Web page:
Guitar players use pedal boards to organize and transport their effects pedals. Some basic guitar effects include overdrive, distortion, delay, chorus and reverb. Because factory-designed boards can be costly and offer few size options, many musicians find that building their own systems is more effective and affordable. To do so requires owning a couple important guitar-related accessories. The labor, however, takes a relatively short amount of time, and the results are often as satisfactory as a pre-made board.
Things You'll Need
- Effects pedals
- Pedal power supply
- Patch cables
- Plywood between 1/2-inch and 1-inch
- Coarse sand paper
- 1 package industrial strength Velcro
- Spray paint with sealant
- Pencil and paper
- Primer (optional)
Prepare and Acquire
Lay out your pedals in the way you would like them to be arranged. Determine what board dimensions would work best with this setup. Write down the dimensions and, if desired, draw a diagram.
Retrieve a plywood board from a local hardware or lumber store. Because the service is typically either free or inexpensive, have the store cut the board to your specifications.
Sand all sides and edges of the board so that there are no rough areas. This will prevent potential splinters when moving and will help the Velcro stick better when applied. Wipe off the excess dust when finished.
Cover the surface area of the board with a coat of colored spray paint that includes a sealant. This will improve the appearance and ultimately will help protect the durability of the wood over time. For an even better result, you can apply a coat of primer first, but it is not entirely necessary. (The pedals will be covering most of the exposed wood.) Let the paint dry completely.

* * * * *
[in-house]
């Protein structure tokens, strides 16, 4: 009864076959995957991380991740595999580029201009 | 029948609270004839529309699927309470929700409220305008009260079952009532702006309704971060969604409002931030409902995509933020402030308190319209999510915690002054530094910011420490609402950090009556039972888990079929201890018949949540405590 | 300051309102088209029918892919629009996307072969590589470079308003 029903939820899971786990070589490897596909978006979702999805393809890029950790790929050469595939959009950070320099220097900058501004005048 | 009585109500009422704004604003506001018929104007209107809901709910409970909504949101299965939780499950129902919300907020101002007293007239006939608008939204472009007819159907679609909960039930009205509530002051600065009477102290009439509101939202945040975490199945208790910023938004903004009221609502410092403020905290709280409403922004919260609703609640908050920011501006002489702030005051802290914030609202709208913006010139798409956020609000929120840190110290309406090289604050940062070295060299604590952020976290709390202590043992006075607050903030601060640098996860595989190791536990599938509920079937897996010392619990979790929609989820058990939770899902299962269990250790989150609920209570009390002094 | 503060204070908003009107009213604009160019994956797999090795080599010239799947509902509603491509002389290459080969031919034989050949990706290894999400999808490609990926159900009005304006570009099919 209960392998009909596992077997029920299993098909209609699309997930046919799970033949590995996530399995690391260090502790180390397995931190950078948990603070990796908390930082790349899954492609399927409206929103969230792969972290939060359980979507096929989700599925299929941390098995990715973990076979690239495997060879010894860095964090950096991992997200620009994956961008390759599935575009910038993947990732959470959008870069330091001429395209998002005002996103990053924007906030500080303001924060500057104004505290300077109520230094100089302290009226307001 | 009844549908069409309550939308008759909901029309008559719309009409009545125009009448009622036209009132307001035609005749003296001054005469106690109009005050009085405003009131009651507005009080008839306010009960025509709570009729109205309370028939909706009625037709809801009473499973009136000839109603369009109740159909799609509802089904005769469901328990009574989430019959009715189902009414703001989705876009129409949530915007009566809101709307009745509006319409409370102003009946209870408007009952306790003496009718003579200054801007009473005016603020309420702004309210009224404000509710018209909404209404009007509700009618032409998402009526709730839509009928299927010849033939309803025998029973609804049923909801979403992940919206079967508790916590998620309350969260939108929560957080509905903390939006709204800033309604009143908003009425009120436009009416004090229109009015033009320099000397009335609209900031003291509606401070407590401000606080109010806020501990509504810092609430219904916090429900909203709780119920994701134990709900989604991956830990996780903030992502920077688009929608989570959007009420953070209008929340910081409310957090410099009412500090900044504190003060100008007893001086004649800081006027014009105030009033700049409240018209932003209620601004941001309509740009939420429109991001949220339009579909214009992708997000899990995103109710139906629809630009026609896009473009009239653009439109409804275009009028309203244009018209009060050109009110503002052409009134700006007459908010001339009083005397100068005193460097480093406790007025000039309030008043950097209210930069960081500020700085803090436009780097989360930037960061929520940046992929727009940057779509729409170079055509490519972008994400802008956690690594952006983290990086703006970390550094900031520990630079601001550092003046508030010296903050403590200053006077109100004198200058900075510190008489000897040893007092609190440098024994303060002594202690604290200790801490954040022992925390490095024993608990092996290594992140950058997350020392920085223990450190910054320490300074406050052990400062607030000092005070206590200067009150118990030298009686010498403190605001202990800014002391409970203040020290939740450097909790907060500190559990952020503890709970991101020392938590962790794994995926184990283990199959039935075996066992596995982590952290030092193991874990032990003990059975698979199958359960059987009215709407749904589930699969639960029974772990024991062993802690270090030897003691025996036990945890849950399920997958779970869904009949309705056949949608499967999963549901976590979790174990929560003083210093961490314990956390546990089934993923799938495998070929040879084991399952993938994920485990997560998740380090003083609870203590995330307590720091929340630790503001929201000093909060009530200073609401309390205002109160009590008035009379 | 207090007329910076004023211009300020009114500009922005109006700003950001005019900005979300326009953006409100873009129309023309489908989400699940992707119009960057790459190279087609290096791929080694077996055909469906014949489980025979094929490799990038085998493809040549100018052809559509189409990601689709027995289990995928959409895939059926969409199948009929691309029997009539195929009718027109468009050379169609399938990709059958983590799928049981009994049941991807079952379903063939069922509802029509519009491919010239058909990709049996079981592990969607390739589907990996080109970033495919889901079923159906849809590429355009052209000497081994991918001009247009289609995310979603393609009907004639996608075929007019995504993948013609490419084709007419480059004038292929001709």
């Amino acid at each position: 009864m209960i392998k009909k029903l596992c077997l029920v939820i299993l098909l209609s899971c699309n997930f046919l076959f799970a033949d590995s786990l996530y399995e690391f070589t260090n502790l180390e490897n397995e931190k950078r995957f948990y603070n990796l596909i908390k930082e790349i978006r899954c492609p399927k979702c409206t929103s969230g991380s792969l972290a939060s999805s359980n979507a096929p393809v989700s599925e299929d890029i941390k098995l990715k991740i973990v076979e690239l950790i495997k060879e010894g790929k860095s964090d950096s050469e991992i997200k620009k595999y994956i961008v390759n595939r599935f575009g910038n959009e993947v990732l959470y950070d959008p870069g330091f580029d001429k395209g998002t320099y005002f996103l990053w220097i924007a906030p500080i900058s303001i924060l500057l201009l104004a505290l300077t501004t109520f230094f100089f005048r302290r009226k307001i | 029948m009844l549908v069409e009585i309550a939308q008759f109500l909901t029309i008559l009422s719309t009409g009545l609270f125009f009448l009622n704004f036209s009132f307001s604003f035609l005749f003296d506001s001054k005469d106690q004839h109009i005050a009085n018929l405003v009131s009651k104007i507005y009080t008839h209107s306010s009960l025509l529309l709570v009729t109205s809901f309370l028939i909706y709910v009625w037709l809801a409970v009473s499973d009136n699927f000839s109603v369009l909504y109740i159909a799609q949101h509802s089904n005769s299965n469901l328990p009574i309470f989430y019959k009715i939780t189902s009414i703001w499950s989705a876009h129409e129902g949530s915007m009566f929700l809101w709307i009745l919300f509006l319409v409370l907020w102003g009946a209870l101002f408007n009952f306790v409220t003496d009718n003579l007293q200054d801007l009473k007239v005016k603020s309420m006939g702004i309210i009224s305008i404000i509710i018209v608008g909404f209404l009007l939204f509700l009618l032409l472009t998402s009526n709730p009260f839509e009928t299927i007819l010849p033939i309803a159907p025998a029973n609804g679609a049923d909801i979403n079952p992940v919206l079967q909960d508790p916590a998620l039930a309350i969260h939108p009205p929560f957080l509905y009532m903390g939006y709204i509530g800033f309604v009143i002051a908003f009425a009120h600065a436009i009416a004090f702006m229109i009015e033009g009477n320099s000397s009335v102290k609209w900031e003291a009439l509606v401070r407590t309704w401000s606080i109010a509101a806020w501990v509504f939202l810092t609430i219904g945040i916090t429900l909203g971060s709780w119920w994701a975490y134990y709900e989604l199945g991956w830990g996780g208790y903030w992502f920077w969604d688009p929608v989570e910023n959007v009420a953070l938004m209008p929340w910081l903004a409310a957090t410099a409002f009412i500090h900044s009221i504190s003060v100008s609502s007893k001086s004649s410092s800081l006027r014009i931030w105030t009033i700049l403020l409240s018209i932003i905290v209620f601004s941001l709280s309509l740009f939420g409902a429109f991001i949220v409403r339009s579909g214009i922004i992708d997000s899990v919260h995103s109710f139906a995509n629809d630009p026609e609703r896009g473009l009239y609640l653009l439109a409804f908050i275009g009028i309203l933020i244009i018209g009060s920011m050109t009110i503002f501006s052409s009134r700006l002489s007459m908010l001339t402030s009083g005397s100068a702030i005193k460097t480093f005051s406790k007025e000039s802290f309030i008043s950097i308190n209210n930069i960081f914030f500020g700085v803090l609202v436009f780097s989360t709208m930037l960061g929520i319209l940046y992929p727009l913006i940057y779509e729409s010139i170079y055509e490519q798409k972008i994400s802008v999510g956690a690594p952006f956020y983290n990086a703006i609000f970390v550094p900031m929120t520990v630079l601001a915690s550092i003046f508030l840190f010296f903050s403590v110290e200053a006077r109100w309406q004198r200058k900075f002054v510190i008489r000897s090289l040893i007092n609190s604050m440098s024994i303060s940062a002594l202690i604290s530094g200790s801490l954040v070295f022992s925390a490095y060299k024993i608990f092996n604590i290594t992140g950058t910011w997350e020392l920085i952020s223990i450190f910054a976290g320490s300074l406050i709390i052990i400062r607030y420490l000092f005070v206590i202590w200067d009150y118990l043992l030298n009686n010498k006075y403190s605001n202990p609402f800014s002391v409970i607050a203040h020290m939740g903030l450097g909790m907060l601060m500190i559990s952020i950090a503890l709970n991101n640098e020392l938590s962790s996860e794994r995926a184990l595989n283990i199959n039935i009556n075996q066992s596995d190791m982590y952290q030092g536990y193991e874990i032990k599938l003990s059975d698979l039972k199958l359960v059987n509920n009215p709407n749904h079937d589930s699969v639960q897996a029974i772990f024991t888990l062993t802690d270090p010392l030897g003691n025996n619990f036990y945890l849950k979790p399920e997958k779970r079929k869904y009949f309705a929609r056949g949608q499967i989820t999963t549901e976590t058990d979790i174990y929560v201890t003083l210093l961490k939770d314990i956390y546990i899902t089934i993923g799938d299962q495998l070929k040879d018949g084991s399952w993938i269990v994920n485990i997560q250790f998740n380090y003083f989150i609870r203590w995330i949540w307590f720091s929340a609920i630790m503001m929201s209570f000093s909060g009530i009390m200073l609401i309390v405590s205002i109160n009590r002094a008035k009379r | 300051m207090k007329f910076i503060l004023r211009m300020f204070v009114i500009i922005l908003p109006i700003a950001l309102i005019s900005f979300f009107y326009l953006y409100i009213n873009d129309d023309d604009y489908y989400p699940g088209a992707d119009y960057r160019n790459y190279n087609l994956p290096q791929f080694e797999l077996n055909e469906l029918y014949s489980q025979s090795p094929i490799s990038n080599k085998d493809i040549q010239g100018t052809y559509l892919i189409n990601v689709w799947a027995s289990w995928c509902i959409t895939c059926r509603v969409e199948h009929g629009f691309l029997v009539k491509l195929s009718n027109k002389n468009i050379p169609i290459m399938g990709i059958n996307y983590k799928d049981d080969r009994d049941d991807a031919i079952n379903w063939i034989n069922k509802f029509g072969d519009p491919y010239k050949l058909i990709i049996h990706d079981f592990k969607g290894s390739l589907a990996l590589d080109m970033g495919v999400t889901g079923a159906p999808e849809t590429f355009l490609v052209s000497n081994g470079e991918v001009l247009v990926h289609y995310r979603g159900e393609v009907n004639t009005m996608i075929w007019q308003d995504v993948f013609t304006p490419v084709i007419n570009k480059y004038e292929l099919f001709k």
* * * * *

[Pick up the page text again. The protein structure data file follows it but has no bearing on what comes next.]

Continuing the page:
Measure the looped Velcro strip (the fuzzy side) to the length of the board. Cut the strip with scissors, peel off the backing and attach the Velcro to the top of the board, slowly applying from one end to the other. Press down firmly and evenly so that there are no pockets of air. You can apply additional strips if desired, but one attachment will be strong enough to hold any pedal in place.
Cut individual pieces of the hooked strip of Velcro (the rough side) to fit the top of the back sides of the pedals. Remove the backings and attach firmly to each pedal.
Attached the pedals to the board. Connect the sequence of pedals using 6-inch-long patch cables. Longer cables may be needed for larger boards to make certain connections.
Connect the cables of the power supply to the voltage input of each pedal (where available). The power source should connect to the nearest outlet wherever the board travels.
Tips & Warnings
- When selecting wood, look for scrap pieces first as they will significantly lower the cost.
- If you are considering adding more pedals to your setup in the future, make the proper arrangements when considering the size of the board you want to build.
- Avoid using a cheap can of paint. Should peeling occur as a result, it may affect the attachment of the Velcro to the board.
- Pedals that are not powered by a standard 9-volt DC adapter may require an additional power supply.
- Pedals that run solely on a battery should be disconnected from the chain of cables when not in use. This prevents the battery life from draining.
- Photo Credit electric guitar image by Blue Moon from Fotolia.com
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